During a 2006 shopping spree in Malibu captured by VH1, Ali Bongo's then-wife Inge turned up her nose at a $25 million mansion.  "I need something really big, really, really, really big," she said.  "I would think for that amount of money, I would expect a bit more grandeur."

"I've tried to downsize, but it's just not in my character," concluded Inge.

The Bongos' lifestyle is a stark contrast to how most people live in Gabon, a French-speaking West African country the size of Colorado that is home to 1.5 million people.  Oil revenues make Gabon one of Africa's most prosperous countries, but it is also a place where some families are still forced to pick through garbage to eat.  One third of the population lives on $2 per day.

The U.S. says there have been improvements under the new President Bongo, but according to the State Department's most recent report, Gabon is still a place of "widespread government corruption" marked by the "use of excessive force by police," where even taking picture of the Bongos' many palaces is against the law.

President Bongo refused repeated requests by ABC News for an interview to discuss allegations of corruption.  One of his top aides said no reputable news agency would ask such questions, and he accused ABC News of conducting a smear campaign against the president.

In Gabon, people can go to prison for criticizing the ruling family.  That's what happened to Marc Ona, a polio victim who is one of the few people in Gabon to criticize the Bongo family's continued rule publicly.  He was briefly sent to prison for it by Bongo's father.

Asked if he thought that by talking to ABC News he was exposing himself to the possibility of fresh trouble with the government, Ona said, "Yes, but I don't care."

Ona said he had to evade secret police to meet with ABC News late at night in a hotel in the capital of Libreville, but that he wanted Americans to know that corruption and impunity are still rampant under President Bongo.

President Bongo has used his money to travel the world in style and make lots of important friends.  In New York last year during a United Nations meeting, he rented an entire museum to throw a party in his honor, where he was praised by former New York Mayor Rudolph Giuliani for his work in protecting the African environment.

His entourage all stayed at one of New York's most expensive hotels, with such celebrities as comedian Chris Tucker dropping by to visit.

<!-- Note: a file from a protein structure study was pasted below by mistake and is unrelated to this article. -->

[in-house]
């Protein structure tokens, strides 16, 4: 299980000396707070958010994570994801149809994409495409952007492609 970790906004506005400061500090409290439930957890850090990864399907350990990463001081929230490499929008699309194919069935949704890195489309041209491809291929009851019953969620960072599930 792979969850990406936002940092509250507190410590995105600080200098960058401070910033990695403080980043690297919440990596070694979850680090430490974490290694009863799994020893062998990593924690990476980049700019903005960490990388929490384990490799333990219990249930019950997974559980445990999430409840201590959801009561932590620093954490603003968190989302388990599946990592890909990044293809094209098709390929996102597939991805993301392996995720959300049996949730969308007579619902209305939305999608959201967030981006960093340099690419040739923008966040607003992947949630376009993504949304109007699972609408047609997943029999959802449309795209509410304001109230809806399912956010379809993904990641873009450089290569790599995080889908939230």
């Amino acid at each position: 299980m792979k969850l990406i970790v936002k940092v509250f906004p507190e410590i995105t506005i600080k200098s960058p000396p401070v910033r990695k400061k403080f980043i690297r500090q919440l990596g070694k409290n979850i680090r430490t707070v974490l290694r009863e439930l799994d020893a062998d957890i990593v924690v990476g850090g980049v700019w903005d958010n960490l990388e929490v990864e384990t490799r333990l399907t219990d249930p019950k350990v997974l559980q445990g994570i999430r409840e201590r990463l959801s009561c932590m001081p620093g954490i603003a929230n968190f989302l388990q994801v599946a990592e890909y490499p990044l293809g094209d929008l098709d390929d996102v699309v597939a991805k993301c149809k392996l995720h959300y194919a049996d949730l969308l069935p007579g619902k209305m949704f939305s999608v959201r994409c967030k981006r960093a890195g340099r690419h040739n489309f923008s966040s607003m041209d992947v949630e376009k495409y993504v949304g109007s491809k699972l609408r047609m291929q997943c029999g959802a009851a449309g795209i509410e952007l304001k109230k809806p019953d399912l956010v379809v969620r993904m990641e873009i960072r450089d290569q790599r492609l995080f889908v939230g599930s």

When ABC News dropped by for a visit and a few questions, the reaction was very different.  "You're coming here with a biased approach," said a Bongo aide, who put his hand on an ABC News camera and ordered, "Get out of here, get out of here."

A spokesman for President Bongo insisted to ABC News that he is a reformer who is working to fight corruption in the country.  The spokesman offered no explanation to ABC News, however, as to how Bongo's family has been able to amass such a great fortune. 

Copyright 2011 ABC News Radio


Al Qaeda Confirms Osama Bin Laden's Death

AFP/Getty Images(WASHINGTON) -- Osama bin Laden's terror network admitted Friday that U.S. forces had tracked and killed their leader, but vowed to keep on attacking America.

The statement by al Qaeda, released on the Internet, vowed that bin Laden's blood "will not be wasted" and that the terror network will continue attacking America and its allies.

President Obama has refused to release what some officials who have seen the pictures have described as gruesome photos showing bin Laden's body with a bullet hole in his head.

Copyright 2011 ABC News Radio


Did Pakistan Know About Osama Bin Laden's Hideout?

AAMIR QURESHI/AFP/Getty Images(WASHINGTON) -- On Tuesday, Senate Intelligence Committee Chairman Dianne Feinstein echoed calls by other top lawmakers in Congress that Pakistan must answer questions about how Osama bin Laden could have lived in Abbottabad for up to six years.

“It does cause one to question how this kind of facility -- which stood out, which was close by a military academy -- could exist for the length of time it did exist. And we now know that bin Laden was there up to six years. That’s a substantial period of time,” Feinstein said at a press conference.

“I think we have to know whether they knew, whether the Pakistanis knew. If they didn’t know, why didn’t they know?” she asked. “Why didn’t they pay more attention to it? Was this just benign indifference or was it indifference with a motive? I don’t know what the answer is and we need to find out.” 

“From an intelligence point of view, we would want to know more about why this wasn’t discovered by the Pakistani authorities,” she emphasized.

However, Feinstein said it would be “premature” to cut off financial aid to Pakistan, as Sen. Frank Lautenberg, D-NJ, has called for, even though she cited that Pakistan has “very subtly walked both sides of the street” and “that is a concern to many of us.”

In addition to Feinstein and Lautenberg, other key senators such as Senate Armed Services boss Carl Levin, Senate Homeland Security chairman Joe Lieberman, and the top Republican on the Homeland Security panel, Susan Collins, have all demanded that Pakistan explain how bin Laden was able to live in Abbottabad -- a city under 100 miles from the capital of Islamabad and a city with a strong military presence.